Inching toward universal healthcare: New York City to guarantee healthcare to everyone, Washington State plans a public option

A demented old racist has taken our federal government and TV news bureaus hostage, so it’s easy to overlook the progressive policy announcements made over the last few days. But with new Democratic administrations taking office and others looking to make a splash, it’s been a good few days, especially for healthcare policy.

In New York on Tuesday, Mayor Bill de Blasio announced that the city would be moving toward guaranteed healthcare for undocumented immigrants and low-income residents. It’s not any kind of Medicaid expansion — states run that program — or new health plan, but instead, a guarantee of proactive care that won’t cost patients anything if they can’t afford to pay.

From the NY Times:

The city already has a kind of public option for health insurance for low-income New Yorkers, through an insurance plan run by city hospitals known as MetroPlus.

The new proposal would improve that coverage, which already insures some 516,000 people, and aim to reach more of those who are eligible, such as the young and uninsured, and others who qualify but have not applied.

It would also provide additional direct city spending, at least $100 million per year when fully implemented, officials said, for the city’s hospital system to support care for those without insurance. The city estimates the uninsured population to be about 600,000 people, including as many as 300,000 undocumented residents. A major component of that effort would be improving customer service, including the phone line, to help those with questions about their care.

The program will have a membership card that will allow patients to get care from a wide array of doctors. Right now, over half a million people use the city’s emergency rooms for their medical care, which is a very unhealthy and fiscally disastrous status quo. According to NBC New York, this new program will allow people to seek “primary and specialty care, from pediatrics to OBGYN, geriatric, mental health and other services.”

It will launch next year in the Bronx and in 2021 in the other four boroughs.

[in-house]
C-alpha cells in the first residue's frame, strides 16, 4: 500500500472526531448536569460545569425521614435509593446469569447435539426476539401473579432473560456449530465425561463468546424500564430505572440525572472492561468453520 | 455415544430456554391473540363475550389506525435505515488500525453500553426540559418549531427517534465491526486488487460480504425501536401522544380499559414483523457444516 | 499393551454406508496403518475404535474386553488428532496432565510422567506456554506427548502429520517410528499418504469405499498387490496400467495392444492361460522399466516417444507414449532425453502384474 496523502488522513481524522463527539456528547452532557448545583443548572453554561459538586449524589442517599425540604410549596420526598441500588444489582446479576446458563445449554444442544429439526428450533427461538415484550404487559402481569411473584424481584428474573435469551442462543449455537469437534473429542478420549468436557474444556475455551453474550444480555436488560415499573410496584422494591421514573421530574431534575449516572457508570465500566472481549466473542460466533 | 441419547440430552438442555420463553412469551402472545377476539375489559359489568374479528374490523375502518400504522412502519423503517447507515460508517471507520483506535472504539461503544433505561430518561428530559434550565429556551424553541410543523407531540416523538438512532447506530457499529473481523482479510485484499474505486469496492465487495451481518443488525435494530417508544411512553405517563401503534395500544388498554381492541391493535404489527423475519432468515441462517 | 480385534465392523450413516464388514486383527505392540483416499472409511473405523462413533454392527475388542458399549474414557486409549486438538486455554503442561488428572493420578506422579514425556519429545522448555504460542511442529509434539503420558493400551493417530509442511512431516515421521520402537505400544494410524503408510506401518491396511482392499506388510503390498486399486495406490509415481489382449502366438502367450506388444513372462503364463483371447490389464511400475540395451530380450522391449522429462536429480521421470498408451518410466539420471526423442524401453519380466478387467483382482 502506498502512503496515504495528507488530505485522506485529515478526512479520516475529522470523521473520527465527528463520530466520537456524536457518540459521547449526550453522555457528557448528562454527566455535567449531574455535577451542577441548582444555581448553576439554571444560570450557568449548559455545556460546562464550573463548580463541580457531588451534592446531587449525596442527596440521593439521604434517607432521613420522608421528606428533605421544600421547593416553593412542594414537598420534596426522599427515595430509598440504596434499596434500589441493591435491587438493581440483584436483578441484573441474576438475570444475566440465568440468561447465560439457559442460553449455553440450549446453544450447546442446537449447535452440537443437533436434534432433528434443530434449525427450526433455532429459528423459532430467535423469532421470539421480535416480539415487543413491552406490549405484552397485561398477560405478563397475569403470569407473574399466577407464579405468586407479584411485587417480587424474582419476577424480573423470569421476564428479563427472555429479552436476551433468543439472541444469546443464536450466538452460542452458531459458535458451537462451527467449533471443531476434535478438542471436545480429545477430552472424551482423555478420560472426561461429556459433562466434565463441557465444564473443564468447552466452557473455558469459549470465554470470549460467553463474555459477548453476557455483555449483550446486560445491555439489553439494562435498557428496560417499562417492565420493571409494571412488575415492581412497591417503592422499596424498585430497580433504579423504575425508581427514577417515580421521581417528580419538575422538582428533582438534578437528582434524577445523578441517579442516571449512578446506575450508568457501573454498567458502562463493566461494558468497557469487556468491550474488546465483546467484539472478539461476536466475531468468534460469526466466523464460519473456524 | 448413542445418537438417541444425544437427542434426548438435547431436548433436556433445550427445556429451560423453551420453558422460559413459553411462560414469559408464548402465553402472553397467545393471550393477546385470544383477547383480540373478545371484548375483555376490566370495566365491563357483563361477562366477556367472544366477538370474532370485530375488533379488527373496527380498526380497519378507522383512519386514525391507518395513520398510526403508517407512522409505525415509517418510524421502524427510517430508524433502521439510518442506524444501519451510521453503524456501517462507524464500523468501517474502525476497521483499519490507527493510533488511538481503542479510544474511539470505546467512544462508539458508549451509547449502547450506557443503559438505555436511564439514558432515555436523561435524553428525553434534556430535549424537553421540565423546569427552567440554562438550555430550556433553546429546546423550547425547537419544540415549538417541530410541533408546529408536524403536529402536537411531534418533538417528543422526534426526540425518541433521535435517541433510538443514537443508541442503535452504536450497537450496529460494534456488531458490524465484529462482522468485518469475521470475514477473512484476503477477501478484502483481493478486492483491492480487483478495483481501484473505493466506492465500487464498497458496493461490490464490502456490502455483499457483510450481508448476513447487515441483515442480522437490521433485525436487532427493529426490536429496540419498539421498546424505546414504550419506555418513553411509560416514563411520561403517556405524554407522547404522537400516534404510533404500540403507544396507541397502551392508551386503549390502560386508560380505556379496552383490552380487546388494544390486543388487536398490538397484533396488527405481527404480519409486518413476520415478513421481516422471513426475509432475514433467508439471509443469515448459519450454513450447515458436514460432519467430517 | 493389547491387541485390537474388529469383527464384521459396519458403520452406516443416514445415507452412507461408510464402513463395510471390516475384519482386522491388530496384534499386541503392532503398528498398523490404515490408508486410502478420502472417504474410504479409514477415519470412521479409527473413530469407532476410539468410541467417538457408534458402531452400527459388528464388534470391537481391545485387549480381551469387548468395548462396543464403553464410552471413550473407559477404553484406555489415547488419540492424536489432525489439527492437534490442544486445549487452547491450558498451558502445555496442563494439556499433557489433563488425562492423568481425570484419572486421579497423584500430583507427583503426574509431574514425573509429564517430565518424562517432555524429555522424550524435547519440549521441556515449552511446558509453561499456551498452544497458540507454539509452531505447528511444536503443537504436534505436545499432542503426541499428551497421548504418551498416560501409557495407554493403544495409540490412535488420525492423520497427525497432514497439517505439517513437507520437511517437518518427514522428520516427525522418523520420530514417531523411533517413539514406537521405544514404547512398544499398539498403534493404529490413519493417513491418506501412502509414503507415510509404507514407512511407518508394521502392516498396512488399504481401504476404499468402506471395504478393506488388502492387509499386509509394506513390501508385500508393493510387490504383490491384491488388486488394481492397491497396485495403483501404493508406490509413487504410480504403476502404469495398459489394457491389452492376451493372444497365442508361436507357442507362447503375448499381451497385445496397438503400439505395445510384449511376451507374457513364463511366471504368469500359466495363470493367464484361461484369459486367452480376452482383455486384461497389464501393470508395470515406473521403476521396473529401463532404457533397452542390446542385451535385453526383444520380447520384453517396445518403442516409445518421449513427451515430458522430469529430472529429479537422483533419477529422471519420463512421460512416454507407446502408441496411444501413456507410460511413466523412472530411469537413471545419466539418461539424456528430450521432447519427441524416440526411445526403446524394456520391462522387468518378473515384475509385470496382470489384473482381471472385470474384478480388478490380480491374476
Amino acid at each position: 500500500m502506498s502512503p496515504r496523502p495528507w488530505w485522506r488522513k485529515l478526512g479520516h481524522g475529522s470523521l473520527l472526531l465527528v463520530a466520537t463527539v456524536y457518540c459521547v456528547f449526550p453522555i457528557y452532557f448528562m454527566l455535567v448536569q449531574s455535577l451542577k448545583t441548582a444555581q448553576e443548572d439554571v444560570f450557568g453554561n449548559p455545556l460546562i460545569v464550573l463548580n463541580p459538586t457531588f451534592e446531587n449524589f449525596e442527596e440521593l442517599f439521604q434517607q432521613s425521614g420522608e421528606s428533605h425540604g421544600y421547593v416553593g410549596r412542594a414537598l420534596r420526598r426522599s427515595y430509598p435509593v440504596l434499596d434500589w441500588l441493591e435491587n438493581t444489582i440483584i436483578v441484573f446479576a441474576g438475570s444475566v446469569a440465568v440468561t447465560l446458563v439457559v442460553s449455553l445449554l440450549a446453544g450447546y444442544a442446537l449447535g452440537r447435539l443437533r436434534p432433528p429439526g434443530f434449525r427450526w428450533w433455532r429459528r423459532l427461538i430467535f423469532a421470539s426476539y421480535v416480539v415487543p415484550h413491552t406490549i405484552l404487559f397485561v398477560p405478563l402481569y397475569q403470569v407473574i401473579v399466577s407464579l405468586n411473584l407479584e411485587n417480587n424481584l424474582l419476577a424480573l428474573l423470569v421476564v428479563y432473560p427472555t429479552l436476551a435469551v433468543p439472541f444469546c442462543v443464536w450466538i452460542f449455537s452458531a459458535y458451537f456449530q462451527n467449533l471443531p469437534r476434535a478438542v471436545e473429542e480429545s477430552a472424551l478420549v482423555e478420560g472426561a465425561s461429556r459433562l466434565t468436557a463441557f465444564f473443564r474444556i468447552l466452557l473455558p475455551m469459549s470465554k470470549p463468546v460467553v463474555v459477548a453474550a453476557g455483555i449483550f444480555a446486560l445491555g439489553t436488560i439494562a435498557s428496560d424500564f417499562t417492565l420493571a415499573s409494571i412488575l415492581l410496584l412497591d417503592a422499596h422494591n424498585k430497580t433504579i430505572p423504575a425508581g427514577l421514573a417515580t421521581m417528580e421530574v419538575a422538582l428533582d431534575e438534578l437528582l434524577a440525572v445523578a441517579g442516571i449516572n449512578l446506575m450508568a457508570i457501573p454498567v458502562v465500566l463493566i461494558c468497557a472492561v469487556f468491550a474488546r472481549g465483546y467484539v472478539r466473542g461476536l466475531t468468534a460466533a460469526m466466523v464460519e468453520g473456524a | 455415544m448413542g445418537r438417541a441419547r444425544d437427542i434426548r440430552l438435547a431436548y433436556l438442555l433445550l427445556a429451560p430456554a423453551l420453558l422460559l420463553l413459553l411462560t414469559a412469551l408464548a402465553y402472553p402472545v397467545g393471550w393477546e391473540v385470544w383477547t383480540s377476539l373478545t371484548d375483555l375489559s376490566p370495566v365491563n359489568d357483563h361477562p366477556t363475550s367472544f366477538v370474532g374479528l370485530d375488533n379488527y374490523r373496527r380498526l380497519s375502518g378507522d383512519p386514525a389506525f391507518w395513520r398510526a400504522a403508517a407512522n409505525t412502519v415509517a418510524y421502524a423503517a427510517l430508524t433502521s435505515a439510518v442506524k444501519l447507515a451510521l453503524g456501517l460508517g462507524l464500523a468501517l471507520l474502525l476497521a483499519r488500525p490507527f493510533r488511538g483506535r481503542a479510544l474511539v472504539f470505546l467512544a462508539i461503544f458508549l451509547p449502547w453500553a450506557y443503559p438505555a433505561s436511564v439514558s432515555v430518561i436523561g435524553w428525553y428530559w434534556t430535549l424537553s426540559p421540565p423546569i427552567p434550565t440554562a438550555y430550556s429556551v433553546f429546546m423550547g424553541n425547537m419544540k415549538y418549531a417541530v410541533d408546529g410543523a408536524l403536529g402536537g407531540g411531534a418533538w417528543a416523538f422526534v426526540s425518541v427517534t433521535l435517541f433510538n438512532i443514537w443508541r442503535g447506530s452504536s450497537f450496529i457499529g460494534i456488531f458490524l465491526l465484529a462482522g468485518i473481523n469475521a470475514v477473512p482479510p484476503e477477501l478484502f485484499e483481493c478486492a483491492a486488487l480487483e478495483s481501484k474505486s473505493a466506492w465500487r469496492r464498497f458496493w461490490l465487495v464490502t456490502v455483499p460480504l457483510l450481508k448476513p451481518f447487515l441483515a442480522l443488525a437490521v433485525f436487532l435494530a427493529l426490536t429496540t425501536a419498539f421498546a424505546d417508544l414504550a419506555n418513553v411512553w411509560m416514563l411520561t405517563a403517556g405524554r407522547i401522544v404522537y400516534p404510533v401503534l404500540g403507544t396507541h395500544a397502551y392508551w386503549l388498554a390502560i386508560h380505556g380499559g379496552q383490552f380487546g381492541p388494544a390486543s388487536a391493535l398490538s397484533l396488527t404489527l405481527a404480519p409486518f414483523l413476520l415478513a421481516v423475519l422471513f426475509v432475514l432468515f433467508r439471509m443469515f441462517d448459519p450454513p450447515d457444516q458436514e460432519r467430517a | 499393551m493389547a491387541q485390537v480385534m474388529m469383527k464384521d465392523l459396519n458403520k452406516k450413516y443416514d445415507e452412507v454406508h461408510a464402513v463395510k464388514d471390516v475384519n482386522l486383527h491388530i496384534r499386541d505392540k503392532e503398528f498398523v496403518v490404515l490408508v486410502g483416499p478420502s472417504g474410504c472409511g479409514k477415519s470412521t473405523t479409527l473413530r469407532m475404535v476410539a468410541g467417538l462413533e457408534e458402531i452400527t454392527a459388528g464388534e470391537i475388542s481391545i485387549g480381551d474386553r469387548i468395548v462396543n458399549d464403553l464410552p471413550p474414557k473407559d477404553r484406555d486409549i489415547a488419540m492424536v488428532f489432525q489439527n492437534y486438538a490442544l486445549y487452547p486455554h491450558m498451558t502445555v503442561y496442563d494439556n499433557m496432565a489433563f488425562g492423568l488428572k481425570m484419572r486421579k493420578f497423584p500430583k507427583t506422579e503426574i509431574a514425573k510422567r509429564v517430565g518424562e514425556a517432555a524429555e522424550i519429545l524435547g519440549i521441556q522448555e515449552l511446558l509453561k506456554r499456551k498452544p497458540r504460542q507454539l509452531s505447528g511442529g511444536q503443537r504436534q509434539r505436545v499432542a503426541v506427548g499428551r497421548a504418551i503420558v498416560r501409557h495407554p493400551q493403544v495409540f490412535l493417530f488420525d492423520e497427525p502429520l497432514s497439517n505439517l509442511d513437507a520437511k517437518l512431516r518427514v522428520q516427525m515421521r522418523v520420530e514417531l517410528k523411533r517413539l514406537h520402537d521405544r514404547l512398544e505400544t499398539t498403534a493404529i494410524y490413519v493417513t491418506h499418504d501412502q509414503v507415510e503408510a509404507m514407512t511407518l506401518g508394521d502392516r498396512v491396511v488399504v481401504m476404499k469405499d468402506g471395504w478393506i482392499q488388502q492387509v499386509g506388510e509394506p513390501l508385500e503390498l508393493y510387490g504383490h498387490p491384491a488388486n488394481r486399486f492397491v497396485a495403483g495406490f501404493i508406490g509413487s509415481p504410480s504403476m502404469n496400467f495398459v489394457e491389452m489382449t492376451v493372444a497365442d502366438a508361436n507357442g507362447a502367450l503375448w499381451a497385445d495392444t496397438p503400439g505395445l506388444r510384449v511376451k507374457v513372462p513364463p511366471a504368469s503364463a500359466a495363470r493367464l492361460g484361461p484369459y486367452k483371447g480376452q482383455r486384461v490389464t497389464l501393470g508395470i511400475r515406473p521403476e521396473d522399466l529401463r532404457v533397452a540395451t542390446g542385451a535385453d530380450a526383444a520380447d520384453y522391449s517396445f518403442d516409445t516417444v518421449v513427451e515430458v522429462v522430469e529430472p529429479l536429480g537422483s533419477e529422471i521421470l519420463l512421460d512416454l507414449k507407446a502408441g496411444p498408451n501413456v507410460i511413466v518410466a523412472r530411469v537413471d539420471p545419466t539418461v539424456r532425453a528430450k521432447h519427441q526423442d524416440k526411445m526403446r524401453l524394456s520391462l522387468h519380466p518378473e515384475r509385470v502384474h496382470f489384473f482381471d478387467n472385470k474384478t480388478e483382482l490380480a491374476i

Meanwhile, in Washington State, Gov. Jay Inslee — a rumored potential presidential candidate — has proposed a “public option” on the state’s health insurance exchange. Right now, 14 counties in the state only have one plan offered on the exchange, which would make this a crucial addition.

Via the Seattle Times:

The proposal would have the state Health Care Authority contract with at least one health-insurance carrier to offer qualified health coverage on the Washington Health Benefit Exchange, according to a summary of the proposal.

The plan would be designed with transparent and consistent deductibles, copays and coinsurance, according to the summary, and would “compete on premium price, provider networks, customer service, and quality.”

How it will work remains to be seen; hopefully, the carrier contracted by the state will just be doing the administrative work, not making decisions on coverage and payment. The public option will have subsidies, it should be noted, which is encouraging.

On Monday in California, newly sworn-in Gov. Gavin Newsom took the first stepstoward a state single-payer healthcare system, while proposing more immediate coverage for the 138,000 young people living in the state.

With four red states voting for Medicaid expansion this past fall, it’s clear that public opinion is moving toward true universal care. Even the Trump administrations, evil as it is, recognizes that. In a story yesterday at the Federalist, Trump officials are depicted as trying to find a way to expand Obamacare (really!) so that takes pressure off Republicans without also pissing them off (they want political cover, while helping as few people as possible.

Indiana already has a weaker Medicaid expansion, carved out during negotiations with the Obama administration, and it’s likely that other states, like Mississippi, would opt for lower cutoffs for assistance and potentially work requirements — a Republican candidate for governor there this year just came out in support of such a set-up. In better news, Idaho, one of the red states where voters just approved an expansion, looks like it won’t have work requirements on its Medicaid.

We’re not at Medicare for All yet, which means we’re 70 years behind the rest of the world, but this is how progress is made in America: local and state governments taking the lead, proving that things can be done, and dragging Washington into the future.

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